Facing a patch of water that boasts the highest frequency of dolphin sightings in Perth, the cliffs of Blackwall Reach provide front-row seats to regular (albeit spontaneous) performances from these marine merrymakers.
A masterpiece by Hillam Architects, the Blackwall Reach Residence takes full advantage of its spectacular location, with every conceivable space in the home stretching out to the views. The clever design elements allow constant homage to the surrounds, while sensitively reflecting the client’s personality, and recently won over the Australian Institute of Architects WA judges, securing Hillam the Marshall Clifton Award for Residential Architecture.
But the journey from design to the winner’s podium wasn’t all plain sailing. There was the small matter of cutting three storeys into a limestone cliff face and dealing with height restrictions in the attempt to optimise the outlook opportunities.
The next vital consideration was creating a home that took into account the changing needs of a family with two teenage boys. Hillam’s principal, David Hillam, was particularly aware of the requirement that the home not only complement the current family dynamics but also support their evolving demands.
“We try to make sure clients are designing not just for now, but for the future as well,” David says. “So it’s about the kids having their own space – something the clients were conscious of – and a space they can grow into.”
The middle level of the home is dedicated to the family’s sons, featuring their bedrooms, plus a home theatre and a family room largely for the use of the boys and their friends. The boys’ space extends out to the communal cabana and infinity-edge pool, with glass balustrading allowing unobstructed vistas of the river and beyond.
A sculpted staircase, surrounded by glazing to further capture the outside environment, provides the transition from the entry to the top floor, where the kitchen and main living area are located. Intended as the heart of the home, the open space has prime outlook to the sparkling Swan River. Floor-to-ceiling windows welcome a subtle interaction with passers-by, which David acknowledges is an interesting element, and one the client appreciates.
“Blackwall Reach is very active there, with people walking along the path and enjoying the river,” David says. “There’s not a direct interaction, but passers-by get a sense of activity in the house, which makes it interesting. Our clients like the fact they are appreciating the environment at the same time as passers-by.”
Dubbed ‘the glass box’ by David, the top pavilion is filled to the brim with design elements that draw full attention to the exceptional view. The cantilevered island bench acts as a casual meeting space for meal preparation while providing minimal obstruction to the outlook. The entertainment hub and fireplace are combined in an almost camouflaged feature, its low aspect functional yet secondary to the view.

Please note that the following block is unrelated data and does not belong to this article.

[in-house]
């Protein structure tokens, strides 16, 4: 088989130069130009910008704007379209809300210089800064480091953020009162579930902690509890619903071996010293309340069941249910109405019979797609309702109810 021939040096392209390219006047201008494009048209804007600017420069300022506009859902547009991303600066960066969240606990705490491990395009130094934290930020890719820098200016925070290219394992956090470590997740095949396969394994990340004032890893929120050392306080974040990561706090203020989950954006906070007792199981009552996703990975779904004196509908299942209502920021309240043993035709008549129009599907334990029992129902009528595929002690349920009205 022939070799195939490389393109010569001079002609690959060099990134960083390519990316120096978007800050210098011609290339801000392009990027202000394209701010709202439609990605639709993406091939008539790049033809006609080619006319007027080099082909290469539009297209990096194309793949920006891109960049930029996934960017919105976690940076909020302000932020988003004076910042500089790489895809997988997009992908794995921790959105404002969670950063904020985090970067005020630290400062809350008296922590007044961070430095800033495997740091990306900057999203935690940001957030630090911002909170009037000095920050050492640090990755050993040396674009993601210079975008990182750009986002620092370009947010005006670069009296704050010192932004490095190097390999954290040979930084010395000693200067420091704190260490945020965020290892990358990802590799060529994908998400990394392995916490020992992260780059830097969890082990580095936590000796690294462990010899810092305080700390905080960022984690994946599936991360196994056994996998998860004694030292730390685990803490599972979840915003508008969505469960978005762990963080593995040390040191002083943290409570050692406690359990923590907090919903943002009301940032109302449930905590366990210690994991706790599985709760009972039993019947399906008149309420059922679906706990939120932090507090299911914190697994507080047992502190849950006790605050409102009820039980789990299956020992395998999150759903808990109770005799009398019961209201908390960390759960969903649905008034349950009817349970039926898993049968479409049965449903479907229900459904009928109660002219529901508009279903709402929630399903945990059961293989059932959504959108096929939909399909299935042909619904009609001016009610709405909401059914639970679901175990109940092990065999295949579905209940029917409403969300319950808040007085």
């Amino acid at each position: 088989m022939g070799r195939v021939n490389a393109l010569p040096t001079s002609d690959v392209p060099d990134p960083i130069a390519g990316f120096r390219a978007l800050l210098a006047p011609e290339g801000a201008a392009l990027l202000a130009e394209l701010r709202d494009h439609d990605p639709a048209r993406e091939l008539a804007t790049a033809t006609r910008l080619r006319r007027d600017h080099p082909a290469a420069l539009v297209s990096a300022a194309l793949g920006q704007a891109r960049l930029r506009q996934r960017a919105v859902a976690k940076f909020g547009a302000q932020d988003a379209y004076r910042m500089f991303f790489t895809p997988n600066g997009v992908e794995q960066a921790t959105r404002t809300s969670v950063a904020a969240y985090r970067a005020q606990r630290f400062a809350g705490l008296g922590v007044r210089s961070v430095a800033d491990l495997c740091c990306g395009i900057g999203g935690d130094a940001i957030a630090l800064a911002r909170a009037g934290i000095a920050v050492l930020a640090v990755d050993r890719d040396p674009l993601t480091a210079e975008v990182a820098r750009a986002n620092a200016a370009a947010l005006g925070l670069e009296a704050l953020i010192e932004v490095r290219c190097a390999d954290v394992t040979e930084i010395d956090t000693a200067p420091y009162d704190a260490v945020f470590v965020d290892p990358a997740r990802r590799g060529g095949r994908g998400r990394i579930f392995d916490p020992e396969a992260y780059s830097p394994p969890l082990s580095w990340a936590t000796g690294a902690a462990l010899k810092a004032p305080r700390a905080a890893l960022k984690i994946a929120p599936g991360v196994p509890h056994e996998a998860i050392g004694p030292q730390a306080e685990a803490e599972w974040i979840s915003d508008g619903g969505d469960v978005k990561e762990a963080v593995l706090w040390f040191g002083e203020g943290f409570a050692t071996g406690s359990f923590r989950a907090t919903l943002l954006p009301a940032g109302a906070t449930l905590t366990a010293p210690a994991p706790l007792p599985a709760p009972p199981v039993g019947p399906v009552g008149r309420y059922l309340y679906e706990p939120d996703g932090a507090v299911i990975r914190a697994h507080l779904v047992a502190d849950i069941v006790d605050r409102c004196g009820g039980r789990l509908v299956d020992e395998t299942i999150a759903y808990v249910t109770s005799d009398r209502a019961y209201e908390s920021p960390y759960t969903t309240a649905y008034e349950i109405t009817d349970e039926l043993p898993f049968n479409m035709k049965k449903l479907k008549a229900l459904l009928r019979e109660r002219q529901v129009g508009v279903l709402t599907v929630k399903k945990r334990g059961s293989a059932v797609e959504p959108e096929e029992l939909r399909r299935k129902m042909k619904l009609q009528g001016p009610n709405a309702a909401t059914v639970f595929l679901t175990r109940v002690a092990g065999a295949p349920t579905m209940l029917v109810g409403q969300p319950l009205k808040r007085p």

The highest point of the house is the master bedroom and ensuite, set half a level above and behind the main living area. With the slight differentiation in level, Hillam has delicately cordoned off a parents’ retreat that creates a sense of privacy from other internal spaces and the outside. The view is still displayed in all its glory, through floor-to-ceiling glazing.
The finely crafted details separating zones yet tying them all together highlight the beautiful balance of the Blackwall Reach Residence, catering to all aspects of the homeowners’ lifestyle, present and future.
David Hillam on this award-winning design.
What was your favourite aspect of the house?
I think the way the house is connected through the various levels is one of the things we’ve been really pleased with. There are literally five levels in the house, because not only are there three distinct levels, but the master bedroom and the guest bedroom are also both on split levels. We designed the house in a manner that would really give virtually every room a view back towards the river and its own particular aspect.
What made your design stand out to win the Marshall Clifton Award?
What made this one stand out was that I think it very much felt like a home. We got a really good result on a difficult site that had some specific challenges. The manner in which we brought light into the back of the house also helped. There’s a three storey-deep lightwell at the back of the living space, which I think was something the judges thought was particularly effective. That will also become a green space but it’s still fairly early, the plants need time to establish. I think it was a combination that the house responded quite well to its environment in terms of the materials, reflecting the local area, and the manner in which we took the best advantage of the opportunity that was there.
Would you change anything in hindsight?
Tricky question! There are always little things, but I think, in general terms, we’ve been really pleased with the outcome. I think everything you design, you look at what you’ve created and think of different things that you can do… It’s just important to acknowledge that you can keep trying to get better.
Hillam Architects hillam.com.au (architects)
Attica atticatiles.com.au (flooring)
Bernini bernini.com.au (marble kitchen island bench)
Laminex laminex.com.au (cabinetry and splashbacks)
Myaree Ceramics myareeceramics.com.au (main ensuite’s mosaic plinth tiling)
PACT Construction pactconstruction.com.au (builder)
Yellow Goat Design yellowgoat.com.au (black light feature above stairwell).